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Is It 1958 or 1968? Three Notes on the Longevity of the Revived Bretton Woods System

  • Michael Dooley

    (University of California, Santa Cruz)

  • Peter Garber

    (Deutsche Bank)

This paper examines the durability of what we have elsewhere called the Revived Bretton Woods system. We show that the recent behavior of long-term interest rates is consistent with market expectations that the system will last for a considerable period. We also show that emerging economies with chronic current account surpluses have not experienced the financial crises that many have predicted will trigger the system’s breakdown. Unusually long episodes of current account surpluses and reserve accumulations have been followed by real depreciation and capital gains on reserves, with little or no disruption of economic activity. We argue that, under the original Bretton Woods system, the definition of the balance of payments considered relevant was based on the assumption that collateral, not trust, supports international capital flows. We view the current system as likewise supported by collateral, in the form of goods already produced and delivered to the United States.

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Article provided by Economic Studies Program, The Brookings Institution in its journal Brookings Papers on Economic Activity.

Volume (Year): 36 (2005)
Issue (Month): 1 ()
Pages: 147-210

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Handle: RePEc:bin:bpeajo:v:36:y:2005:i:2005-1:p:147-210
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  1. Aizenman, Joshua & Pinto, Brian & Radziwill, Artur, 2007. "Sources for financing domestic capital - Is foreign saving a viable option for developing countries?," Journal of International Money and Finance, Elsevier, vol. 26(5), pages 682-702, September.
  2. Jeffrey J. Frankel and Andrew K. Rose., 1996. "Currency Crashes in Emerging Markets: Empirical Indicators," Center for International and Development Economics Research (CIDER) Working Papers C96-062, University of California at Berkeley.
  3. Milesi-Ferretti, Gian Maria & Razin, Assaf, 1998. "Current Account Reversals and Currency Crises: Empirical Regularities," CEPR Discussion Papers 1921, C.E.P.R. Discussion Papers.
  4. Menzie Chinn & Jeffrey Frankel, 2005. "Will the Euro Eventually Surpass the Dollar as Leading International Reserve Currency?," NBER Working Papers 11510, National Bureau of Economic Research, Inc.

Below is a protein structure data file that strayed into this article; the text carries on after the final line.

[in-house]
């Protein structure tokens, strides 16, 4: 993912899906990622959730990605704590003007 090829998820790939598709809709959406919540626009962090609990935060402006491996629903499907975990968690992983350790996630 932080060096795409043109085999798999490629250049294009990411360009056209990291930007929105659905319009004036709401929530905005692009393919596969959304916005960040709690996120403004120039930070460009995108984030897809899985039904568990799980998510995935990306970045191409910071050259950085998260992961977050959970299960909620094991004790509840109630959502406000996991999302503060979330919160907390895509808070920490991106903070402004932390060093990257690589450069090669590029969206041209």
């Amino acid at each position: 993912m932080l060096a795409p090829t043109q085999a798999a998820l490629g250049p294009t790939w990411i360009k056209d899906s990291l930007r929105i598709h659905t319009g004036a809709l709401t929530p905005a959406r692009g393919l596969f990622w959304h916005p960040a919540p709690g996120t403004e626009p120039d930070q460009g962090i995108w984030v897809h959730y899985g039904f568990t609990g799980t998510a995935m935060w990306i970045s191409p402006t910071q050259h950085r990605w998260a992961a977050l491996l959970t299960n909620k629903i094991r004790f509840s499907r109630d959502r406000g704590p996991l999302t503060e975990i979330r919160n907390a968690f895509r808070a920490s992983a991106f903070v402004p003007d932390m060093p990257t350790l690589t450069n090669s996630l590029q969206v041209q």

5. Eswar Prasad & Shang-Jin Wei, 2007. "The Chinese Approach to Capital Inflows: Patterns and Possible Explanations," NBER Chapters, in: Capital Controls and Capital Flows in Emerging Economies: Policies, Practices and Consequences, pages 421-480 National Bureau of Economic Research, Inc.
  6. Frankel, Jeffrey A. & Rose, Andrew K., 1996. "Currency crashes in emerging markets: An empirical treatment," Journal of International Economics, Elsevier, vol. 41(3-4), pages 351-366, November.
  7. Grilli, Vittorio U., 1986. "Buying and selling attacks on fixed exchange rate systems," Journal of International Economics, Elsevier, vol. 20(1-2), pages 143-156, February.
  8. Ronald I. McKinnon, 1996. "The Rules of the Game: International Money and Exchange Rates," MIT Press Books, The MIT Press, edition 1, volume 1, number 0262133180, March.
  9. Michael P. Dooley & David Folkerts-Landau & Peter M. Garber, 2005. "An essay on the revived Bretton Woods system," Proceedings, Federal Reserve Bank of San Francisco, issue Feb.
  10. Ricardo Caballero & Arvind Krishnamurthy, 2000. "International and Domestic Collateral Constraints in a Model of Emerging Market Crises," NBER Working Papers 7971, National Bureau of Economic Research, Inc.
  11. Aizenman, Joshua & Pinto, Brian & Radziwill, Artur, 2004. "Sources for Financing Domestic Capital – is Foreign Saving a Viable Option for Developing Countries?," Santa Cruz Department of Economics, Working Paper Series qt31n8m3bt, Department of Economics, UC Santa Cruz.
  12. Salant, Stephen W, 1976. "Exhaustible Resources and Industrial Structure: A Nash-Cournot Approach to the World Oil Market," Journal of Political Economy, University of Chicago Press, vol. 84(5), pages 1079-93, October.
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